Downing the don
Director: Kabeer Kaushik Cast: Arshad Warsi, Pankaj Kapur, Mahima Chaudhary, Sushant Singh, Suhasini Mulay, Pratim Kazmi, Ravi Jhankal
After having promoted his debut film, Sehar, as based on the true life incidents of Arun Kumar, while he was SSP Lucknow, Kabeer Kaushik rubbishes his own claim by beginning the film with the routine declaration that itís all fictitious and any character resemblance is purely coincidental! Just a shade of magic fictionalisation might not have been a bad idea, actually, in this otherwise well-made film. Might just have worked in giving the gunshots a more universal resonance.
Which is what makes the shots in Ab Tak Chhappan, a Ram Gopal Varma product, still resonate in our ears, while those fired in Kagaar have faded into silence; both films based on real-life encounter specialist Daya Nayak. RGV and his Factory workers have perfected the trick of being starkly realistic, yet rising above it. Which is what makes the Factory produced underworld stories fascinating for the taporis on the streets as well as the kitty party ladies in posh drawing rooms.
Which would have been a fine way to go for Sehar, too. It has some very interesting work by Arshad Warsi as the SSP of Lucknow who forms a Special Task Force, which has the right to operate beyond jurisdiction area limitations, to tackle mafia gangs dealing mainly in railways contracts and tenders, but moving on to bigger things. His fine acting keeps one glued even when sequences seem documentarish or when the pace slackens, as it does very often, especially in the first half.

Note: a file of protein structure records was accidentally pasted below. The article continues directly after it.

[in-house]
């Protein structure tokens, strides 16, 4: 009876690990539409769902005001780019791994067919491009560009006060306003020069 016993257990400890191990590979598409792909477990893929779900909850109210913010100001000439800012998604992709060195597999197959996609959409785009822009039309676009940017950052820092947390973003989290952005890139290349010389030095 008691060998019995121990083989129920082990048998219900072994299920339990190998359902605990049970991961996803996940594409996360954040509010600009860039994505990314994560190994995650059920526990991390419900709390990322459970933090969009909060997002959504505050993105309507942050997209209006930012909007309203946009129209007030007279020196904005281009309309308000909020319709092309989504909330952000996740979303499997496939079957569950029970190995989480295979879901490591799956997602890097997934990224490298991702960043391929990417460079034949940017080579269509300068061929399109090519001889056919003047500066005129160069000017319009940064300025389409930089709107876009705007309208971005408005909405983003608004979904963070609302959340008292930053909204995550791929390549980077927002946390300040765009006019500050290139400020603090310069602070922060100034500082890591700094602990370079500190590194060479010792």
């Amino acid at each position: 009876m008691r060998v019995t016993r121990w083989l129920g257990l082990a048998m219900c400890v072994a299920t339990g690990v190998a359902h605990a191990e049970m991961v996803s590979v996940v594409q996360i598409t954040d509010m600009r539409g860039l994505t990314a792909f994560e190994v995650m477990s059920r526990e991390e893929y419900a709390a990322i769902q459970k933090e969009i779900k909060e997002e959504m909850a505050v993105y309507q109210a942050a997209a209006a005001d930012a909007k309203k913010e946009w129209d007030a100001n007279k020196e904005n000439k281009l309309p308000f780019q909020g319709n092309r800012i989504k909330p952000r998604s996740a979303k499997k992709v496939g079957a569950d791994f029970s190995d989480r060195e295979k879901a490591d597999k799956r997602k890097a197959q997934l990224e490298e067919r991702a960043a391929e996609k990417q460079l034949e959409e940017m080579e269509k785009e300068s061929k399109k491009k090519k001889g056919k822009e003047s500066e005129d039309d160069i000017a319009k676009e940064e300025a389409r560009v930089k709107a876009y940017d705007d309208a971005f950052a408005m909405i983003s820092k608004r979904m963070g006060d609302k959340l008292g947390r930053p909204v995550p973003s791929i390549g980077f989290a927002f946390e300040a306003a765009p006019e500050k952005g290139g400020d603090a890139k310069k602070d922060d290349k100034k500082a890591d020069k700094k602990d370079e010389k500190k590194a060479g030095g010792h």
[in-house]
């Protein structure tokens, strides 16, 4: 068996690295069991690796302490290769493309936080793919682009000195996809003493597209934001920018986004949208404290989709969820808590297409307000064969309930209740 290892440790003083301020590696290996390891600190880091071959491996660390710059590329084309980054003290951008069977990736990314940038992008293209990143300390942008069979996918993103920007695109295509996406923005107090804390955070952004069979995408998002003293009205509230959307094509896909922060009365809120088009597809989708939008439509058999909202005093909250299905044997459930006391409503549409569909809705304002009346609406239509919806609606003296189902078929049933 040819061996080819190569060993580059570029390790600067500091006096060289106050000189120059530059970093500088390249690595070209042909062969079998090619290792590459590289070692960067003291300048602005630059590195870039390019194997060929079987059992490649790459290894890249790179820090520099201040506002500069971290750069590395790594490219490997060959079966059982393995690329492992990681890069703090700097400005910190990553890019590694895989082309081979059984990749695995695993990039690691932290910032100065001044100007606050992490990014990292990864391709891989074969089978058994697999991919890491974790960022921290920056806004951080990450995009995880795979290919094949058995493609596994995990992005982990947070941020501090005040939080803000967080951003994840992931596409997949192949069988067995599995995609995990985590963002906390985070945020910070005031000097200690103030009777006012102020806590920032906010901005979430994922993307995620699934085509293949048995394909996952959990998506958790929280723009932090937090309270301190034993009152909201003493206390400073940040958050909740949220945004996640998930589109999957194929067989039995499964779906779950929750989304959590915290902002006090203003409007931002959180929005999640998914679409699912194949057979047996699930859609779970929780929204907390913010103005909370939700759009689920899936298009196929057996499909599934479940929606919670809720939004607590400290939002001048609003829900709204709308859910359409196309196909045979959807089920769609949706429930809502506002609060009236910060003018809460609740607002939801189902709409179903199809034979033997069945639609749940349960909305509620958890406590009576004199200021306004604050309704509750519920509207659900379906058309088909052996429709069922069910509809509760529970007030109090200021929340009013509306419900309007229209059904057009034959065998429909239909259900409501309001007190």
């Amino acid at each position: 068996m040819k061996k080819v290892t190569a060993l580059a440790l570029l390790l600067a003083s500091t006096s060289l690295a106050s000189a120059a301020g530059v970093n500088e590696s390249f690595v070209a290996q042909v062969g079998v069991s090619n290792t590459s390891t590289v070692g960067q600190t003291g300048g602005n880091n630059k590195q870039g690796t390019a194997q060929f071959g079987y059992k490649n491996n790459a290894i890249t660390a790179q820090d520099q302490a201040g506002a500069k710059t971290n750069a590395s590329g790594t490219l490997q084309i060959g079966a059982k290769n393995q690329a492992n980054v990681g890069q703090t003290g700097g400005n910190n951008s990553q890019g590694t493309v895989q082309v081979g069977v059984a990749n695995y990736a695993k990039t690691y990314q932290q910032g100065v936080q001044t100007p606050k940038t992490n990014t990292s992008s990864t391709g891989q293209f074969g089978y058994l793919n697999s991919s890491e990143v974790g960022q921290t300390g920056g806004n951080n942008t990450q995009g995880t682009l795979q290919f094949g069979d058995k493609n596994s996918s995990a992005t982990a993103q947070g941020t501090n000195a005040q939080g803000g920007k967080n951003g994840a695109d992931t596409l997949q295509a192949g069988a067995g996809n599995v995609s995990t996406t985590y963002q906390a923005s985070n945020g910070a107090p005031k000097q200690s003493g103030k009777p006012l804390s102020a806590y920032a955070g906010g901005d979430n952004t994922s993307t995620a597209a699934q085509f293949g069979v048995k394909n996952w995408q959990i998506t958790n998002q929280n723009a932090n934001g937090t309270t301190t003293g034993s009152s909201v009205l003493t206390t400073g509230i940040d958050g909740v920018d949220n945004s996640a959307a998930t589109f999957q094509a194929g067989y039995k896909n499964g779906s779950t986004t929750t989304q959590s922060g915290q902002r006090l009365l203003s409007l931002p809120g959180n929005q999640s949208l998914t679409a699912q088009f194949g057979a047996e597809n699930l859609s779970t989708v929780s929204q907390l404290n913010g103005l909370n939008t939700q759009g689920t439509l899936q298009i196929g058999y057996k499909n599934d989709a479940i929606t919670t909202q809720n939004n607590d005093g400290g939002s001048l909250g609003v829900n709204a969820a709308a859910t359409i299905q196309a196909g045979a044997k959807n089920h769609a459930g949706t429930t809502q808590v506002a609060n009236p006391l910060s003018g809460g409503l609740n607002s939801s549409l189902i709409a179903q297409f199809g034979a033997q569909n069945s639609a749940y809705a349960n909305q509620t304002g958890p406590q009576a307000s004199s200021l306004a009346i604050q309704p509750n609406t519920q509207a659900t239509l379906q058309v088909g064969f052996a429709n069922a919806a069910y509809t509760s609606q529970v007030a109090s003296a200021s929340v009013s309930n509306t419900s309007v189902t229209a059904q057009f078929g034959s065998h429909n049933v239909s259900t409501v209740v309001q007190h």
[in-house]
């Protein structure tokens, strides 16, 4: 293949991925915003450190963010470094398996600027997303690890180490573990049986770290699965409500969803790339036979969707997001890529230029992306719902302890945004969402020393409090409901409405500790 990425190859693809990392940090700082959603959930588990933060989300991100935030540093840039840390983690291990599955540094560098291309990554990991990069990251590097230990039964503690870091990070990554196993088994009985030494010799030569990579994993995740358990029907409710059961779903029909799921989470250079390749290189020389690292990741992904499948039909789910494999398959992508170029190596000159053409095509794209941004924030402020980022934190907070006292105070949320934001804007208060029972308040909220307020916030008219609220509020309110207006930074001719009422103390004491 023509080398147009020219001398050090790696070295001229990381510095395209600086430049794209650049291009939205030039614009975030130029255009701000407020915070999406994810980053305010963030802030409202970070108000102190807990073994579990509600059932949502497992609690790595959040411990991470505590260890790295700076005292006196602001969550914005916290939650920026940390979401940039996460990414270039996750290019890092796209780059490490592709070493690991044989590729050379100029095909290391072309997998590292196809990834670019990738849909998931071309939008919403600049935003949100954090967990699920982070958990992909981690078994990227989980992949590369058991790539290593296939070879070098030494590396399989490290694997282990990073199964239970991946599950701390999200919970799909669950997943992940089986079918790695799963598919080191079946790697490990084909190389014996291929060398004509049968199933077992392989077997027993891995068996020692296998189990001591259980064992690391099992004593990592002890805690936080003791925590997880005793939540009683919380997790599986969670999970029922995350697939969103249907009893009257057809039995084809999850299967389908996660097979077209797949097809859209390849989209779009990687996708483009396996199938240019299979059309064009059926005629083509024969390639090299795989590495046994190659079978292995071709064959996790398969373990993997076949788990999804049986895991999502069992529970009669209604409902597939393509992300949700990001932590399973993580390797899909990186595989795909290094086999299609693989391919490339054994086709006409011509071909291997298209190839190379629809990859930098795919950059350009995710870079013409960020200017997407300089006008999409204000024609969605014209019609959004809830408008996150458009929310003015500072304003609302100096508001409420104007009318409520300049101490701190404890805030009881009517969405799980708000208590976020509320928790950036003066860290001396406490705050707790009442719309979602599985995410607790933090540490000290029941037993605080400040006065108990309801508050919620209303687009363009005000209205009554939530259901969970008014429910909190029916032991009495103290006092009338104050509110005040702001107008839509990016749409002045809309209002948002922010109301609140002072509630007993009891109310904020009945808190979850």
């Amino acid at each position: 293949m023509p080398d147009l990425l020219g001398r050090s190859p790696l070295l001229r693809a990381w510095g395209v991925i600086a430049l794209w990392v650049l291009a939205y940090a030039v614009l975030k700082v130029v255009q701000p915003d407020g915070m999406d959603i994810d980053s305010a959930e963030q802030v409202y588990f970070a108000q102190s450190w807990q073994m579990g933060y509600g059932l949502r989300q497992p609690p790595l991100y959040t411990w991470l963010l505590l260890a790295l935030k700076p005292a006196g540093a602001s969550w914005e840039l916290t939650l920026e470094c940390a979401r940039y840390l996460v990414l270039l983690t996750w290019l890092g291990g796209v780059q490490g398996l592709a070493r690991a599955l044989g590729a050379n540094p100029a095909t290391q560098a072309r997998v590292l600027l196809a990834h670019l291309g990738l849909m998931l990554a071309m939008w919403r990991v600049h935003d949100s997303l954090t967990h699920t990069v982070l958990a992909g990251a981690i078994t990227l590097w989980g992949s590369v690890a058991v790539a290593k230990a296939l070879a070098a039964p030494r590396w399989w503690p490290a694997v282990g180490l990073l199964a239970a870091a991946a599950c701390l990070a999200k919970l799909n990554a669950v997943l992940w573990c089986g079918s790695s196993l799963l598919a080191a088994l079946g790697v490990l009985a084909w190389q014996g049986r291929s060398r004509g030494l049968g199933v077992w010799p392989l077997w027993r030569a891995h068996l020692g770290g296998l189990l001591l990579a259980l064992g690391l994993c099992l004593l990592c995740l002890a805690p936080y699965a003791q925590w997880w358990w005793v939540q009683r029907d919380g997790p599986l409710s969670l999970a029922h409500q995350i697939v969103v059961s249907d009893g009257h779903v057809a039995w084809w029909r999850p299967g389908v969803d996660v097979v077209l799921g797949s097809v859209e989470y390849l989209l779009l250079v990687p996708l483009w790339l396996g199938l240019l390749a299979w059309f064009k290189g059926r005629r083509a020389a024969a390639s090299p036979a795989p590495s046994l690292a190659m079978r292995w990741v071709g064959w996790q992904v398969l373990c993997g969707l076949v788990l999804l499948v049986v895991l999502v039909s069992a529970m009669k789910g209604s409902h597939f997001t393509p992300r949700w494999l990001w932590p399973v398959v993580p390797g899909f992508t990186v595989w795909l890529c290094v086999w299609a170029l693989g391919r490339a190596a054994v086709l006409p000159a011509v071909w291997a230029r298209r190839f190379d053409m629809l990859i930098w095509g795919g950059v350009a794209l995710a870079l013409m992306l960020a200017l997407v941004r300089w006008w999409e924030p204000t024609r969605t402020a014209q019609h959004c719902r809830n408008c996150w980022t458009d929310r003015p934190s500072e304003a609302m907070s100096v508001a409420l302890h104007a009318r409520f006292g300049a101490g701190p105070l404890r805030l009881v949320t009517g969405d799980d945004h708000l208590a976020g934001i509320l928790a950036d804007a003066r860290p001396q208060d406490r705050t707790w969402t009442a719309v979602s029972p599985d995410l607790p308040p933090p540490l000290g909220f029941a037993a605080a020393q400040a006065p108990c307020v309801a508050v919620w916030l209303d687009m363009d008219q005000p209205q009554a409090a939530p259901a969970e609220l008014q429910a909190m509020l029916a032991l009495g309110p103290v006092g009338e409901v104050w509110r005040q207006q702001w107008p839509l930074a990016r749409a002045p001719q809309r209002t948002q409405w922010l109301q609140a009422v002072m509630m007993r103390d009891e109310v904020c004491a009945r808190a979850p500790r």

With him is Pankaj Kapur to bring us that occasional smile and applause for his performance. He shoots last, but he shoots the best.
Is this ominous'
Director: Robiranjan Moitra Cast:Sabyasachi Chakraborty, Locket Chatterjee, Swastika Mukherjee, Rajatava Datta
Trying to get money to make a first film thatís also Ďdifferentí could be quite a horror. And to actually make it happen is no Childís Play. But editor-director Robiranjan Moitra does it with his debut film, Mantra. A Bengali horror film!
Made with a handsome budget, the film is well made and stylishly crafted. And the directorís technical grasp never lets the packaging slip into shoddiness.
And though the story takes off on a Hollywood-via-Bollywood movie route, the film is a novel step, off the beaten path of Tollywood film scenario. Shot by cop (Sabyasachi) in an encounter, mantra-spewing tantric criminal (Rajatava) plants his own soul in a doll before dying and lives on as sinister ĎMunna Putulí.
Unsuspecting mother (Locket) gifts her son the same doll, unaware that itíll play havoc in their lives. Much mumbo-jumbo and voodoo talk later, the possessed killer-dollís evil spirit is destroyed by Locketís Ďmother powerí' tilak on forehead, trishul in hand, archetype-stereotype in place!